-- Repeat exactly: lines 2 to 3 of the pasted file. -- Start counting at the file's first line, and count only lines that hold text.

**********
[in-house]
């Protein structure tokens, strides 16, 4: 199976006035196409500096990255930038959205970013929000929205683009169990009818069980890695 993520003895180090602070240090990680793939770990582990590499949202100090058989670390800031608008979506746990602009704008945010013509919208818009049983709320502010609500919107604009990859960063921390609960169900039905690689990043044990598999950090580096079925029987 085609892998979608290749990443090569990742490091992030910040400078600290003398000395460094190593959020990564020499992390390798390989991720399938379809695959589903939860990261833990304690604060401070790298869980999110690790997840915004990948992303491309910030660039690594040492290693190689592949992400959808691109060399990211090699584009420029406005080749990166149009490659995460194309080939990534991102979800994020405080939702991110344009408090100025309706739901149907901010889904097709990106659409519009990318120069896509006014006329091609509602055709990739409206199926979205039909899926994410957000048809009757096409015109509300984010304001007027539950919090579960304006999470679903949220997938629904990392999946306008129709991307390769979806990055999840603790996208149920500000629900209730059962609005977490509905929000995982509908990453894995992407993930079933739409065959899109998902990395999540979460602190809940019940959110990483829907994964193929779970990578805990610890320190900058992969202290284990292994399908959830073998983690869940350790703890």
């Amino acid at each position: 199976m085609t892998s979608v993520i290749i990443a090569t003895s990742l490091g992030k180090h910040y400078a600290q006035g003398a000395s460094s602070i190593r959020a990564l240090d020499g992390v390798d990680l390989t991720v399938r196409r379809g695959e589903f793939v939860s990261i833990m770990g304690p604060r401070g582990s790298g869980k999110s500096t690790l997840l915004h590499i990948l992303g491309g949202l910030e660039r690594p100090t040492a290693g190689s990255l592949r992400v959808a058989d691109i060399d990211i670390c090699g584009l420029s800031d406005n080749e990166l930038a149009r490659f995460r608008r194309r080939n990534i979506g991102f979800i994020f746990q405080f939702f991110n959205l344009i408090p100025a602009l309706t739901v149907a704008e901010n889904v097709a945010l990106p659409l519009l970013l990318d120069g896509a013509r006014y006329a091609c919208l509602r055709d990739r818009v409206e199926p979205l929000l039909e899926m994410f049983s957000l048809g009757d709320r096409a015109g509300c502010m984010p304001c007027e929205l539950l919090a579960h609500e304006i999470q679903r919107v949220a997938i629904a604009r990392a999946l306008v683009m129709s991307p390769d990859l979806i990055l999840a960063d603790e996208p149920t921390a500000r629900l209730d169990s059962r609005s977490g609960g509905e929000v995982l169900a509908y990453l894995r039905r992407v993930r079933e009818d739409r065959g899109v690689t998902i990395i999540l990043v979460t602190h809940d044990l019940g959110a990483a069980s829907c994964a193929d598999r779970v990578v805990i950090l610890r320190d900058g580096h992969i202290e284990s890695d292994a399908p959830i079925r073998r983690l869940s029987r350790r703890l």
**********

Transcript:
């Protein structure tokens, strides 16, 4: 199976006035196409500096990255930038959205970013929000929205683009169990009818069980890695 993520003895180090602070240090990680793939770990582990590499949202100090058989670390800031608008979506746990602009704008945010013509919208818009049983709320502010609500919107604009990859960063921390609960169900039905690689990043044990598999950090580096079925029987 085609892998979608290749990443090569990742490091992030910040400078600290003398000395460094190593959020990564020499992390390798390989991720399938379809695959589903939860990261833990304690604060401070790298869980999110690790997840915004990948992303491309910030660039690594040492290693190689592949992400959808691109060399990211090699584009420029406005080749990166149009490659995460194309080939990534991102979800994020405080939702991110344009408090100025309706739901149907901010889904097709990106659409519009990318120069896509006014006329091609509602055709990739409206199926979205039909899926994410957000048809009757096409015109509300984010304001007027539950919090579960304006999470679903949220997938629904990392999946306008129709991307390769979806990055999840603790996208149920500000629900209730059962609005977490509905929000995982509908990453894995992407993930079933739409065959899109998902990395999540979460602190809940019940959110990483829907994964193929779970990578805990610890320190900058992969202290284990292994399908959830073998983690869940350790703890």
């Amino acid at each position: 199976m085609t892998s979608v993520i290749i990443a090569t003895s990742l490091g992030k180090h910040y400078a600290q006035g003398a000395s460094s602070i190593r959020a990564l240090d020499g992390v390798d990680l390989t991720v399938r196409r379809g695959e589903f793939v939860s990261i833990m770990g304690p604060r401070g582990s790298g869980k999110s500096t690790l997840l915004h590499i990948l992303g491309g949202l910030e660039r690594p100090t040492a290693g190689s990255l592949r992400v959808a058989d691109i060399d990211i670390c090699g584009l420029s800031d406005n080749e990166l930038a149009r490659f995460r608008r194309r080939n990534i979506g991102f979800i994020f746990q405080f939702f991110n959205l344009i408090p100025a602009l309706t739901v149907a704008e901010n889904v097709a945010l990106p659409l519009l970013l990318d120069g896509a013509r006014y006329a091609c919208l509602r055709d990739r818009v409206e199926p979205l929000l039909e899926m994410f049983s957000l048809g009757d709320r096409a015109g509300c502010m984010p304001c007027e929205l539950l919090a579960h609500e304006i999470q679903r919107v949220a997938i629904a604009r990392a999946l306008v683009m129709s991307p390769d990859l979806i990055l999840a960063d603790e996208p149920t921390a500000r629900l209730d169990s059962r609005s977490g609960g509905e929000v995982l169900a509908y990453l894995r039905r992407v993930r079933e009818d739409r065959g899109v690689t998902i990395i999540l990043v979460t602190h809940d044990l019940g959110a990483a069980s829907c994964a193929d598999r779970v990578v805990i950090l610890r320190d900058g580096h992969i202290e284990s890695d292994a399908p959830i079925r073998r983690l869940s029987r350790r703890l």